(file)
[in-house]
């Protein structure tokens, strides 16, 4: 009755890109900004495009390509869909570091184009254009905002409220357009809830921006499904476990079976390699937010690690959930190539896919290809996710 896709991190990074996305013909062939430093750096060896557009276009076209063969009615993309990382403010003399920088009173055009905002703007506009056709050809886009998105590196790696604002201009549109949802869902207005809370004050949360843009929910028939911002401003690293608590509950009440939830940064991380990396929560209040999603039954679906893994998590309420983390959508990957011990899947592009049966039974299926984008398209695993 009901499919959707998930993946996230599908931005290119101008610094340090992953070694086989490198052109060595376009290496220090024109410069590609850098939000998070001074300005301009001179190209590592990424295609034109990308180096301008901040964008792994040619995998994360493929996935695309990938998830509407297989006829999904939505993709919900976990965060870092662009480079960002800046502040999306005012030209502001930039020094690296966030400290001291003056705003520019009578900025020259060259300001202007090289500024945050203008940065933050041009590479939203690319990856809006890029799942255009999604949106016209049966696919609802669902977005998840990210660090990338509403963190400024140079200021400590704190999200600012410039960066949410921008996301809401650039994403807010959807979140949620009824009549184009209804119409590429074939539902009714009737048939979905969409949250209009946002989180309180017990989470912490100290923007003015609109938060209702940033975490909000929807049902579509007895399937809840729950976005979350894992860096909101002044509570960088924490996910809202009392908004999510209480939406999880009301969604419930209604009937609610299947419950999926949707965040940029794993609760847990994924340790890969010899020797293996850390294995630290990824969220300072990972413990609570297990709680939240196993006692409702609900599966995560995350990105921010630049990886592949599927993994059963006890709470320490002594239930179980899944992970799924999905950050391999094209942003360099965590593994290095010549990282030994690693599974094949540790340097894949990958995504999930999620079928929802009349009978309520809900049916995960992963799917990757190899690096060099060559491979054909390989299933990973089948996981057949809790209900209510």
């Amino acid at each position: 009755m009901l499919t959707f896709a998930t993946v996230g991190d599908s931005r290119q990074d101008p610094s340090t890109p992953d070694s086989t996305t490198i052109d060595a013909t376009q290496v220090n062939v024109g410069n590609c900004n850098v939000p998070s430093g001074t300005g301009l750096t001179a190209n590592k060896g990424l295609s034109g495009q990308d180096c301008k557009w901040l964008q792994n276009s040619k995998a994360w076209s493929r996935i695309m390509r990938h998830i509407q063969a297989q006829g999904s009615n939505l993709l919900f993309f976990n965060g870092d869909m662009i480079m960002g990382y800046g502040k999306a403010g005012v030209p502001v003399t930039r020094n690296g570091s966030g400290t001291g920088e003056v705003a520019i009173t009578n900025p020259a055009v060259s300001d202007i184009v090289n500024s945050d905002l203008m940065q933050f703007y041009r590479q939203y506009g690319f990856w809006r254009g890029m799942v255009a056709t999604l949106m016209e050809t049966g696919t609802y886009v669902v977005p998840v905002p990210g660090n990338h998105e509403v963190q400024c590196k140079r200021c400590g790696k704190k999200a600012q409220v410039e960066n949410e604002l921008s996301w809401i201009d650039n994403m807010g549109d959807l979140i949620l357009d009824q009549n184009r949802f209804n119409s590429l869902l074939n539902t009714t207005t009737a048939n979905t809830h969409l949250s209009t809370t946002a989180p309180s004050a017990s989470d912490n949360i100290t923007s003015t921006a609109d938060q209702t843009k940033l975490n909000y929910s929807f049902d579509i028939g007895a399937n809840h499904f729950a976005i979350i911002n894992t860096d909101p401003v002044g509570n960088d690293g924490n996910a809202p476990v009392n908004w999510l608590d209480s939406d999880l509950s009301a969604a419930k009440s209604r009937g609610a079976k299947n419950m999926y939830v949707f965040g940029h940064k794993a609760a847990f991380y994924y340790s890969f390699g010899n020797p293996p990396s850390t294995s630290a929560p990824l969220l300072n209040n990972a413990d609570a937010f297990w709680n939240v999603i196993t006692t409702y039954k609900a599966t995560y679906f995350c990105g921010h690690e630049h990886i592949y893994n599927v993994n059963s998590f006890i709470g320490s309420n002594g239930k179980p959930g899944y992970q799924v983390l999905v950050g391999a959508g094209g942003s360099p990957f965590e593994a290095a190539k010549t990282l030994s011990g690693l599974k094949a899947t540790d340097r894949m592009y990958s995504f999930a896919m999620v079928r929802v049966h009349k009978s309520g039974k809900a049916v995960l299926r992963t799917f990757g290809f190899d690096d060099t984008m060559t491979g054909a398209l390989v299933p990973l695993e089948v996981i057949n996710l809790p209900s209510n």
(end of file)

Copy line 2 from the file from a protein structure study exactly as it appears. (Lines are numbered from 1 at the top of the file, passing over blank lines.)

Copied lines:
């Protein structure tokens, strides 16, 4: 009755890109900004495009390509869909570091184009254009905002409220357009809830921006499904476990079976390699937010690690959930190539896919290809996710 896709991190990074996305013909062939430093750096060896557009276009076209063969009615993309990382403010003399920088009173055009905002703007506009056709050809886009998105590196790696604002201009549109949802869902207005809370004050949360843009929910028939911002401003690293608590509950009440939830940064991380990396929560209040999603039954679906893994998590309420983390959508990957011990899947592009049966039974299926984008398209695993 009901499919959707998930993946996230599908931005290119101008610094340090992953070694086989490198052109060595376009290496220090024109410069590609850098939000998070001074300005301009001179190209590592990424295609034109990308180096301008901040964008792994040619995998994360493929996935695309990938998830509407297989006829999904939505993709919900976990965060870092662009480079960002800046502040999306005012030209502001930039020094690296966030400290001291003056705003520019009578900025020259060259300001202007090289500024945050203008940065933050041009590479939203690319990856809006890029799942255009999604949106016209049966696919609802669902977005998840990210660090990338509403963190400024140079200021400590704190999200600012410039960066949410921008996301809401650039994403807010959807979140949620009824009549184009209804119409590429074939539902009714009737048939979905969409949250209009946002989180309180017990989470912490100290923007003015609109938060209702940033975490909000929807049902579509007895399937809840729950976005979350894992860096909101002044509570960088924490996910809202009392908004999510209480939406999880009301969604419930209604009937609610299947419950999926949707965040940029794993609760847990994924340790890969010899020797293996850390294995630290990824969220300072990972413990609570297990709680939240196993006692409702609900599966995560995350990105921010630049990886592949599927993994059963006890709470320490002594239930179980899944992970799924999905950050391999094209942003360099965590593994290095010549990282030994690693599974094949540790340097894949990958995504999930999620079928929802009349009978309520809900049916995960992963799917990757190899690096060099060559491979054909390989299933990973089948996981057949809790209900209510």